Type: PMExEvent | Smoke | Location:Chattanooga | Dates: June 25, 2003 - June 29, 2003 | Lat: , | Lon: ,
Event Evidence Analysis[edit | edit source]
Chemical Signature:[edit | edit source]
During the period June 23-29, 2003 a major PM2.5 episode occurred over much of the eastern US. This is a complicated episode, since it involves smoke from major distant fires in Canada, as well as regional scale stagnation occurring about the same time. In their petition, the states of South Carolina, Georgia and Tennessee have stated that a significant fraction of the PM2.5 during this period was attributable to smoke from large forest fires in southeast Canada and nearby sources. In the analysis below, the episode is discussed in its entirety, June 23-29, 2003. Also, the same description is applied to the South Carolina as well as to the Chattanooga petitions.
The chemical data for June 23, 2003 show moderate SmokeBioMass concentrations (~10 ug/m3). There is no evidence of high smoke emission sources, since the concentrations are quite uniformly distributed throughout the eastern US. On June 26, 2003 the SmokeBioMass concentration pattern was also uniform but much higher over the eastern seaboard (>15 ug/m3) and tapered off toward the West. The high SmokeBioMass concentration spike in Alabama is indicative of a local smoke source, superimposed on a high regional SmokeBioMass pattern. For June 29, 2003 the SmokeBioMass concentration is again reduced to 10 ug/m3 or below, throughout the eastern US.
The Eastern US sulfate shows similar pattern as for SmokeBioMass: low regional concentrations on June 23, 2003, high values on June 26 and again lower concentrations on June 29, 2003. Since sulfate is explicitly from anthropogenic sources and the emission rate is steady, sulfate is a good indicator for air mass stagnation over the source region. These chemical data provide strong indication that during the period June 23-29, 2003 there was a major stagnation episode that resulted in the accumulation of PM2.5 from various sources in the E. US region.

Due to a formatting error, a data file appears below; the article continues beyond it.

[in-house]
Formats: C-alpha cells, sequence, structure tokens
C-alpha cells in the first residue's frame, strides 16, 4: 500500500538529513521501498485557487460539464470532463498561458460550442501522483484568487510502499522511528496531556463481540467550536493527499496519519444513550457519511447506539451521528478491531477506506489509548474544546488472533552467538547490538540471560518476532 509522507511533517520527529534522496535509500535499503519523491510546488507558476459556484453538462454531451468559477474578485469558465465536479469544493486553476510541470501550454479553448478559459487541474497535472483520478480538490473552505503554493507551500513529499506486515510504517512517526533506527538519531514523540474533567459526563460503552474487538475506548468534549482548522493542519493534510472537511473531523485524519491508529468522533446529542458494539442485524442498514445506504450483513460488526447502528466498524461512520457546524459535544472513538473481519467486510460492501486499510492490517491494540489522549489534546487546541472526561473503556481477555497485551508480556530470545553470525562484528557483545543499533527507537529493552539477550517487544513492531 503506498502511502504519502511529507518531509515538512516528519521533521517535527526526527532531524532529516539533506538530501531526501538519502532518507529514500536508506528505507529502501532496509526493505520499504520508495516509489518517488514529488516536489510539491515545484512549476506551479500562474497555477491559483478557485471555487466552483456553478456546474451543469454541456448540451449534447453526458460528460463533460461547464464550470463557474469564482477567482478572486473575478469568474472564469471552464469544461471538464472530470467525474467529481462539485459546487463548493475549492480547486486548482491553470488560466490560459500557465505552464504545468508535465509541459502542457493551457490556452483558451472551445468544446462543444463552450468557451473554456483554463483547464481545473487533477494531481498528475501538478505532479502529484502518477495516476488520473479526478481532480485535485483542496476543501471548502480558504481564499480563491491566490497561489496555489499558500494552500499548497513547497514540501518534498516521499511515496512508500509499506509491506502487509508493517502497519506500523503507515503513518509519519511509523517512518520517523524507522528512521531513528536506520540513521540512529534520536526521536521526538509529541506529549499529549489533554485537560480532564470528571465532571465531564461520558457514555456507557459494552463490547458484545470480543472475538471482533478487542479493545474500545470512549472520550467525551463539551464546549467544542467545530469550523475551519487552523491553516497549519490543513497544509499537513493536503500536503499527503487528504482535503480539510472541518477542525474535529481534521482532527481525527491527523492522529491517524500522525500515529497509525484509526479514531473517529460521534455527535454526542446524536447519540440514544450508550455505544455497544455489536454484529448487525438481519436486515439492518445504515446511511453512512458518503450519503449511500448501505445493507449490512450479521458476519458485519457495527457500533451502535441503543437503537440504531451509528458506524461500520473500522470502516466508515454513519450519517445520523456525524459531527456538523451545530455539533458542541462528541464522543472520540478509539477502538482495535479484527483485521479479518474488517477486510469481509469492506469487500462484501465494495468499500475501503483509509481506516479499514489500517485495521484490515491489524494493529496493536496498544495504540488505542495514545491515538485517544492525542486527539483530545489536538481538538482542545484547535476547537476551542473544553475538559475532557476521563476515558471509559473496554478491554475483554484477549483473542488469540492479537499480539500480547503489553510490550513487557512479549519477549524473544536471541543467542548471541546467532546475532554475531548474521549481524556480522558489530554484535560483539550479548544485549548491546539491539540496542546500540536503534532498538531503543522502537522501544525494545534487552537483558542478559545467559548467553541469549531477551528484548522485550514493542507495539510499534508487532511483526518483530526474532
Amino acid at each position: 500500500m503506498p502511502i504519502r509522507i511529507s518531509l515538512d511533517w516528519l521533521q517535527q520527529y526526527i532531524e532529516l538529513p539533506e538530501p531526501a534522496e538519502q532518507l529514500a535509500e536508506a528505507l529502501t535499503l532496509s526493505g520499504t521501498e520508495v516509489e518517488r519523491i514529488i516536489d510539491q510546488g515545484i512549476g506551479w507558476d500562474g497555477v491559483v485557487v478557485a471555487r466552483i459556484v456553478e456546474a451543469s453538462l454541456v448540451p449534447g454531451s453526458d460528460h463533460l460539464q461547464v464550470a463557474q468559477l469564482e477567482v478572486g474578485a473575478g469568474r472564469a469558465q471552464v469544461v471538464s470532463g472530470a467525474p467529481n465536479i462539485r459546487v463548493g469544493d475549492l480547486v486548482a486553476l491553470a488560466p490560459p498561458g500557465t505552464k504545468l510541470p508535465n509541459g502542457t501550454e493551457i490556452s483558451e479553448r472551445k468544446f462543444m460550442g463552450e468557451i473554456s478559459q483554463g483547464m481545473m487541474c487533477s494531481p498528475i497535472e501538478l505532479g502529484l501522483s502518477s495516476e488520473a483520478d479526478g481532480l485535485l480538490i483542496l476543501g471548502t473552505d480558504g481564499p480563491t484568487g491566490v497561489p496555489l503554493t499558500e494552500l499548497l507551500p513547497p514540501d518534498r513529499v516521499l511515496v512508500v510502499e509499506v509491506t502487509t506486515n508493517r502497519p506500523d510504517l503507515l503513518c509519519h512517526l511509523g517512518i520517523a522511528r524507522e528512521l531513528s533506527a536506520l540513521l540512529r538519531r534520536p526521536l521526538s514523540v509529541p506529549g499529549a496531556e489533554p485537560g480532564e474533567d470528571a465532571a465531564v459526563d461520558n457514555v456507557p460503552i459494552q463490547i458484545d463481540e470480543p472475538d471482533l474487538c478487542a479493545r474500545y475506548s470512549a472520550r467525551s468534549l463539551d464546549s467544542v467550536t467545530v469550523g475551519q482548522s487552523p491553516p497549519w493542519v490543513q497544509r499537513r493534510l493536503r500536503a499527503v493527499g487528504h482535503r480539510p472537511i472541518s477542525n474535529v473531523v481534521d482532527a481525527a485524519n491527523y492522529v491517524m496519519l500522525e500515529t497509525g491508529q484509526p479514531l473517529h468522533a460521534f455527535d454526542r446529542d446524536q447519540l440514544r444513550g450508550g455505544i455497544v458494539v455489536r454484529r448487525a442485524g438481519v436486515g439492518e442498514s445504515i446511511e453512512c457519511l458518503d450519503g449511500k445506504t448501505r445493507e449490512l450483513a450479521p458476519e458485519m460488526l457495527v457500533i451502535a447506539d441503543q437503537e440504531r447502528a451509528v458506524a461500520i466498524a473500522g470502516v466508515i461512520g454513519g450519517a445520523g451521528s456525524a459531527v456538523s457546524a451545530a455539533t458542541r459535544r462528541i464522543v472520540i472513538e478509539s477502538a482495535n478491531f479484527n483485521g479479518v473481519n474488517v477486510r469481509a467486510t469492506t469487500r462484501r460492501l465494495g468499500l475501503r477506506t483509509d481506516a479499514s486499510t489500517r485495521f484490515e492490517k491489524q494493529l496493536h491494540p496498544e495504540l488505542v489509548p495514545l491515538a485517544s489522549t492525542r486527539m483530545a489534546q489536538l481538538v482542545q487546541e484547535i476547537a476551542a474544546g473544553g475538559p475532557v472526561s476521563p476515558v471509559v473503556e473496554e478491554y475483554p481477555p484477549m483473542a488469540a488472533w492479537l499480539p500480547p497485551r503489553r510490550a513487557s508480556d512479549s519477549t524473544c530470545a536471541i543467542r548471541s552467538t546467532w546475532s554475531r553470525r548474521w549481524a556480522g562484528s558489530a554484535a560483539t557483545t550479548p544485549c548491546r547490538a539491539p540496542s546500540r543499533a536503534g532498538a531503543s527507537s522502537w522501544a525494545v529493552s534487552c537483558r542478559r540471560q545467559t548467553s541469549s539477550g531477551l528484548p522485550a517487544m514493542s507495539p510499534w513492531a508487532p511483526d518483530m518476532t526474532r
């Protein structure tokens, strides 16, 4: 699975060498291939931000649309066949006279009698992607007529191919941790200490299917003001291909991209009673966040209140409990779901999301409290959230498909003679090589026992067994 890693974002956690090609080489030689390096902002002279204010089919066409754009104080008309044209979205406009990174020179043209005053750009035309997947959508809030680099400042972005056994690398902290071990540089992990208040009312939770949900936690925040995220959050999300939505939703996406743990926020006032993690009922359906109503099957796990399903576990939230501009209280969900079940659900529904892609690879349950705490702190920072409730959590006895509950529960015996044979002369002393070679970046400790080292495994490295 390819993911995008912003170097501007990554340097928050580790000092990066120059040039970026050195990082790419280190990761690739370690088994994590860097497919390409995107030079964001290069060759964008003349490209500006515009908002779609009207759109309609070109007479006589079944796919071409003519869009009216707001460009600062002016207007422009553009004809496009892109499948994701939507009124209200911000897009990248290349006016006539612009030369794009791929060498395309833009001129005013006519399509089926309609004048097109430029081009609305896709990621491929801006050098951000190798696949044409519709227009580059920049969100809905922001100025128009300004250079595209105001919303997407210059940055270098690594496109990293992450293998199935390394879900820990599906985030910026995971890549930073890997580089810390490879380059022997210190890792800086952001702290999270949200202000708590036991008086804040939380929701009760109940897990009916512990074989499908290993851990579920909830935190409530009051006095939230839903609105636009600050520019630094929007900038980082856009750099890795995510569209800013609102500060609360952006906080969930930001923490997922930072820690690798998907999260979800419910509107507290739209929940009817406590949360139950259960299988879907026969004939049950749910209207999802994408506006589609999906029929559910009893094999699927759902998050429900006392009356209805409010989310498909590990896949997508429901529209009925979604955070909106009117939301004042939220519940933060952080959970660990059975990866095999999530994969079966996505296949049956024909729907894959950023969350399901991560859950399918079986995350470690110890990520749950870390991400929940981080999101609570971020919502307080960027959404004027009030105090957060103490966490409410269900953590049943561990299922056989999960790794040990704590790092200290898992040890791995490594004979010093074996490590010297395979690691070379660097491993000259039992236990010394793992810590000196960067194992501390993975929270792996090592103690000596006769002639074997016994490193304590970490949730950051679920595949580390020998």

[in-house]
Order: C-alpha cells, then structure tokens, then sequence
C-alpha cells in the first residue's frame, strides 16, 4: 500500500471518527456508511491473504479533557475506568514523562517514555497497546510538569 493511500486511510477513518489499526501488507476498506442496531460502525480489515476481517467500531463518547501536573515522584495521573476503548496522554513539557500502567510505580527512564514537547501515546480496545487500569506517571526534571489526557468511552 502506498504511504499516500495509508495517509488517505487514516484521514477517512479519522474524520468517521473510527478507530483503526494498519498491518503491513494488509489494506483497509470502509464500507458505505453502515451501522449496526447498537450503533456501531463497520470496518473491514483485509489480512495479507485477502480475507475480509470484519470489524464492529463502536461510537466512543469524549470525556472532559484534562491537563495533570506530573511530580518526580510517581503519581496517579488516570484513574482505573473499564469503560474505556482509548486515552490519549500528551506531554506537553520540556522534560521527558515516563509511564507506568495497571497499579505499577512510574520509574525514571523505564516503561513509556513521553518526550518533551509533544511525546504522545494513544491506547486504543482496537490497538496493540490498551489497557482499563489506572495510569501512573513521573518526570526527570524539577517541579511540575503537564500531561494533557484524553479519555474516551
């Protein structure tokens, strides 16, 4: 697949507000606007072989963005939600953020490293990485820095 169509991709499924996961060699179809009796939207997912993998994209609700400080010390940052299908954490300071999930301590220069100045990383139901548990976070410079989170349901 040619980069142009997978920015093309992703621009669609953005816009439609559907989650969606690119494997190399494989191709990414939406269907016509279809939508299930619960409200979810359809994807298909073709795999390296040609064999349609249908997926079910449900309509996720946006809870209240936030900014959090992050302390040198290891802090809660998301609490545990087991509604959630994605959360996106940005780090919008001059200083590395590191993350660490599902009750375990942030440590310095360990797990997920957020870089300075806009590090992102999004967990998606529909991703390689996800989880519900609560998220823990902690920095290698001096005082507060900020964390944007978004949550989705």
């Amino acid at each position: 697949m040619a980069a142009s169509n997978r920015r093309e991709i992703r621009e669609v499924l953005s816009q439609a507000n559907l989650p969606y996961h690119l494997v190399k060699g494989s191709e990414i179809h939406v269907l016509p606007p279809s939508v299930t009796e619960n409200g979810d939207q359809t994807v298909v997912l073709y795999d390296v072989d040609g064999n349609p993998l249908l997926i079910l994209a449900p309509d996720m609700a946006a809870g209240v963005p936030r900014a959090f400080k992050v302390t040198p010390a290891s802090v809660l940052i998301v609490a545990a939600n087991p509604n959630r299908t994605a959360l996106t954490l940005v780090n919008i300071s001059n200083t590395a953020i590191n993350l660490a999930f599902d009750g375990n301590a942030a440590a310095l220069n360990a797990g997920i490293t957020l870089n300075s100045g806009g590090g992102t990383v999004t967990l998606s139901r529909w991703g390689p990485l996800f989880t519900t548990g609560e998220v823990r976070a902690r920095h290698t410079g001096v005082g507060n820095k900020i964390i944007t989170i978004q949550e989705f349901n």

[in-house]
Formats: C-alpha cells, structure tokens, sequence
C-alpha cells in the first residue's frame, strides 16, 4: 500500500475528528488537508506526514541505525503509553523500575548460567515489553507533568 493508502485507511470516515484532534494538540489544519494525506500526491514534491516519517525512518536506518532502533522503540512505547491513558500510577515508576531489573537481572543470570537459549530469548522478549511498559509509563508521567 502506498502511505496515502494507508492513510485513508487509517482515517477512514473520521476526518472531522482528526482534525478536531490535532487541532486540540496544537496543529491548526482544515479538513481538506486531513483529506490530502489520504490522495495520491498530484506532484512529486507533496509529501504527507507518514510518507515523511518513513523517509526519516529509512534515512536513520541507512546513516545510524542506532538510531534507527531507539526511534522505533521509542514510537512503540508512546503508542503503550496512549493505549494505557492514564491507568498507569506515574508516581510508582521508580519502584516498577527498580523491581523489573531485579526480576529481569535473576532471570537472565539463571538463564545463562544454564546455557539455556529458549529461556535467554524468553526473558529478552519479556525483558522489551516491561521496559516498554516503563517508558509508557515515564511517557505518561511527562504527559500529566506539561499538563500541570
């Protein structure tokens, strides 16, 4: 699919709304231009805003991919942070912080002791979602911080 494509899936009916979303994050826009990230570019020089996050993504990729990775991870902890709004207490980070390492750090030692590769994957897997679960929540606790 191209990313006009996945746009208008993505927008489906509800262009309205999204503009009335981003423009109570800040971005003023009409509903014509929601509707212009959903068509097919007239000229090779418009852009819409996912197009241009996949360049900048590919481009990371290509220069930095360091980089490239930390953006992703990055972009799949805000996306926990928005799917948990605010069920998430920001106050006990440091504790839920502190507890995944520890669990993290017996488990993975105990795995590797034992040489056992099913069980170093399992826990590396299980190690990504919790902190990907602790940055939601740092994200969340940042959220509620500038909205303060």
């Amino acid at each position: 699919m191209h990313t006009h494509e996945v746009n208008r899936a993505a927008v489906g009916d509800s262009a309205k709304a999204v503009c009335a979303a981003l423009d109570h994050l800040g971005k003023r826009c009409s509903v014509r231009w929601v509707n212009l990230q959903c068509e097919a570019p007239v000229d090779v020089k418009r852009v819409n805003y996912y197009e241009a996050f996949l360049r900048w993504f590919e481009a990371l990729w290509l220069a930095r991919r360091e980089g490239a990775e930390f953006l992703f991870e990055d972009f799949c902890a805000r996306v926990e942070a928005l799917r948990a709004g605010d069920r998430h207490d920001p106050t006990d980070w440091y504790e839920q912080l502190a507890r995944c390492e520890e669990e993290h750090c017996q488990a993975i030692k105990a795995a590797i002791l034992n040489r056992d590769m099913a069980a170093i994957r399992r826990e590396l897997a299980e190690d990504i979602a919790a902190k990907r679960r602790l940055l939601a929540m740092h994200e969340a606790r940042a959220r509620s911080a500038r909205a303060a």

It is also instructive to examine the SmokeBioMass fraction of PM2.5 in the Chattanooga-South Carolina sub-region. On June 26, 2003 episode day, the SmokeBioMass fraction averaged over the 14 chemical sites in the Chattanooga-Greenville region was about 30%. At the Chattanooga STN site on June 26,2003 the SmokeBioMass fraction was below the seasonal average of 34%. This low SmokeBioMass fraction indicated that the high PM2.5 concentration was not caused by exceptionally high SmokeBioMass Rather, the high PM2.5 was caused by the large-scale stagnation in the region which increased the concentration of all PM species.
Fire and Transport:[edit | edit source]
During the June 23-29, 2003 period there was clearly a major smoke event over southern Canada. The satellite AOT for June 23, 2003 clearly delineates several smoke palls drifting from Ontario toward the East. The absorbing aerosol index provided by the TOMS satellite sensor shows that the high AOT regions in Canada and Maine are indeed due to the light-absorbing smoke. However, the superposition of surface PM2.5 on AOT also shows that the high AOT from smoke is not reflected in corresponding high PM2.5 at the surface (Lake Eire-Maine corridor). Evidently, that smoke plume on June 23, 2003 was mostly in elevated layers passing over the northeastern US.